Large Data Losses and How to Safeguard Information Going Forward—Academic Institutions

When you think about security breaches, you generally don’t connect them with academic institutions. Instead, you may be worried about the safety of your bank and tax records. After all, why would anyone want to steal personal information from students? But a lot of damage can be done when hackers get access to personal information. This article covers the biggest security breaches that have befallen academic institutions in recent years and what can be done to keep information safer in the future.

Hackers Get into UC Berkeley Computers

In 2009, hackers were able to infiltrate the restricted computer database belonging to the University of California, Berkeley. The breach may have affected up to 160,000 students, alumni, and others, and the breach compromised information all the way back to 1999.

The breached data included sensitive information, such as social security numbers, health insurance information, birth dates, and even some medical records. The database didn’t just collect information on students and alumni but also information about parents, spouses, and Mill’s college students who were eligible for Berkeley’s health services during that time period.

An internet security firm was able to trace the breach back to hackers’ computers in overseas locations, including China. All of the affected students were notified of the breach. On the bright side, none of the notified students had reported identity theft after the breach was discovered.

Thieves Steal Stanford University’s Laptop with Employee Data

In 2008, tens of thousands of past and current Stanford University employees had their personal information compromised. Stolen information included dates of birth, addresses, and social security numbers.

How did this happen? The employee data was stored on a stolen Stanford University laptop. There is no information about how the theft happened, but one can easily imagine how a thief could easily walk away with a laptop. But the question remains: why would the university store such sensitive information on a laptop that’s not adequately secured?

To deal with the security breach, the University of Stanford offered extensive credit monitoring for anyone potentially affected by the incident.

Data Breach Exposed Indiana University Students’ Personal Information

As recent as February of 2014, about 146,000 students at Indiana University may have had their personal information compromised. Shockingly, the students’ information was stored for nearly a year on a site unprotected by security authentication.

Students who attended campus between 2011 and 2014 were affected. The information that was stored on that site included names, addresses, and social security numbers. On the bright side, there is no proof that any of the information was viewed or used for inappropriate or illegal purposes. However, the university was able to determine that 3 separate web crawlers had accessed and downloaded the data files.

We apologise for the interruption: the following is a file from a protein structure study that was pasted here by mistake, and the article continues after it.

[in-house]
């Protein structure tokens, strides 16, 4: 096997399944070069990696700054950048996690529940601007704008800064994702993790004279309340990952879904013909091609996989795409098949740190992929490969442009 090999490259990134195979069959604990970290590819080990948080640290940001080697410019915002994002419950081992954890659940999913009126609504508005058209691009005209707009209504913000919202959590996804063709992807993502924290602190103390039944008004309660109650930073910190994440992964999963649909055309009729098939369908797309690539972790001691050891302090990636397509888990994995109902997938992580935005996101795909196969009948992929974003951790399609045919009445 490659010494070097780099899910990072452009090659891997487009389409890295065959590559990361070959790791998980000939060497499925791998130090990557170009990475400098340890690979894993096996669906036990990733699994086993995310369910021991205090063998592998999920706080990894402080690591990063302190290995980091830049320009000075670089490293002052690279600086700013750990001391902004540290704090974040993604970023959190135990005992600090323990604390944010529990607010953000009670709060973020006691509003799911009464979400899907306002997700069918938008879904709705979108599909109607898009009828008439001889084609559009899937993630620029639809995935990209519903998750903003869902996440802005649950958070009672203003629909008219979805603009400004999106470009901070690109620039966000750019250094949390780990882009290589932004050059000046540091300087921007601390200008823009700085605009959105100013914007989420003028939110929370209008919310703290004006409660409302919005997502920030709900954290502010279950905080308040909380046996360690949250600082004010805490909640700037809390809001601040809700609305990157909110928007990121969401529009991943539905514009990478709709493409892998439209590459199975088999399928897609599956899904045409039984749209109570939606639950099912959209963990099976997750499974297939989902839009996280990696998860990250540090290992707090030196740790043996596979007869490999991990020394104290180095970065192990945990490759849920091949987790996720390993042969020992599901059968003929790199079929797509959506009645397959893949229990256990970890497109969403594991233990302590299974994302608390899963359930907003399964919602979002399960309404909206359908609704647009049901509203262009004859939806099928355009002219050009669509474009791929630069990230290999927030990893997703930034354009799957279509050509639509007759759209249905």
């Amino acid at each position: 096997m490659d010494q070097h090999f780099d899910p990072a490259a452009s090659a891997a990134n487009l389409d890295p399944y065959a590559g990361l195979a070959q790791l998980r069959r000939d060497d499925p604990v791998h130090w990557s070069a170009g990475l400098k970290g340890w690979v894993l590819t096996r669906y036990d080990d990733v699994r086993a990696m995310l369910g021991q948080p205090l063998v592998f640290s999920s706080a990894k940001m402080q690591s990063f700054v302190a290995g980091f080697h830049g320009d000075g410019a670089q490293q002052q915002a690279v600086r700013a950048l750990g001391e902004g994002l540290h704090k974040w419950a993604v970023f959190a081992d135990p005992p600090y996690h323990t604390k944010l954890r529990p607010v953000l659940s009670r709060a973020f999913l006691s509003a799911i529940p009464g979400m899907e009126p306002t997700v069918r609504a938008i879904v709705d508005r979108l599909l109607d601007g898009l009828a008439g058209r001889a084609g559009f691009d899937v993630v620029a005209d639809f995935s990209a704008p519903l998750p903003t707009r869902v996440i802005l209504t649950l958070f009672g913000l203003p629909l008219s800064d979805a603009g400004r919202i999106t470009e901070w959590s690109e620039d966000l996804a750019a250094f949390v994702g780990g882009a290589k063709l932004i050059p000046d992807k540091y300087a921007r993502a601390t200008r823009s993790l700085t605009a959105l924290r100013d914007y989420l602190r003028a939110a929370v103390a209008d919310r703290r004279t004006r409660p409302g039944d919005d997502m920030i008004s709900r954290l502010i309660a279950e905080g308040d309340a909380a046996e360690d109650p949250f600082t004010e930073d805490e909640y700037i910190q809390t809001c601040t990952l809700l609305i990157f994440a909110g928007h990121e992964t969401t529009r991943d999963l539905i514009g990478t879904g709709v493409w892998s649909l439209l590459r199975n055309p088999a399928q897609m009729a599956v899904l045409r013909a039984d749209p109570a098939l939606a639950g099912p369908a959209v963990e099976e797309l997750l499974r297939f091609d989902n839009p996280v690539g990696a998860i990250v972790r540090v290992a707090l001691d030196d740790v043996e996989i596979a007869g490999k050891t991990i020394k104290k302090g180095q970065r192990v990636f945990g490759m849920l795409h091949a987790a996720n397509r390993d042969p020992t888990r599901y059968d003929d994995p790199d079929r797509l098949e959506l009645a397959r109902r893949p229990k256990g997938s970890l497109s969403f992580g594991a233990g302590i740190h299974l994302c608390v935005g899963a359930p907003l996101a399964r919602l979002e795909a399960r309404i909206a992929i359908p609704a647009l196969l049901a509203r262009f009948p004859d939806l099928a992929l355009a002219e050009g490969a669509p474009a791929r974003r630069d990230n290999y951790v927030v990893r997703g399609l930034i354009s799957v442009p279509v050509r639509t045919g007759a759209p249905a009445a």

What Can Be Done After a Security Breach?

There is not much an organization can do after a security breach has been confirmed, except offer extensive credit monitoring to the potential victims. In the case above, Indiana University also notified the credit reporting agencies about the breach, which should safeguard the affected people from identity theft.

How Can Organizations Prevent Security Breaches?

It’s much easier to prevent a security breach than to try to fix things after the fact. Of course, it’s easier to talk about security with the advantage of hindsight. Now that academic institutions have repeatedly been the target of hackers and thieves, academic institutions are taking data security more seriously.

Protecting Physical Information
With Stanford University’s example in mind, it becomes obvious that your physical property must be protected. It’s not enough to store data on computers that can’t be accessed without a password if it’s easy to steal that desktop or laptop.

Safeguarding Electronic Data
Berkeley’s and Indiana University’s information was compromised without anyone entering the premises of the schools. It’s obviously in an organization’s best interest to take the necessary steps to safeguard electronically stored data. Again, password protection is usually not enough. In order to prevent the unauthorized access of files, all of your information must be encrypted.

eFileCabinet Takes Security Seriously

When it comes to cyber security, eFileCabinet takes its job seriously. We know that the security of your files is your biggest concern when it comes to electronic document storage. And while we safely encrypt all of your files to prevent data loss, we also know that it’s important to keep your documents accessible to you. eFileCabinet offers role-based user access to control who has access to sensitive documents.

To learn more about eFileCabinet’s solution to document management, fill out the form on this page for your free 15-minute demo. If you have any questions about the security of your documents, we invite you to give us a call or chat with us.

By | 2016-12-15T11:59:01+00:00 December 21st, 2015|
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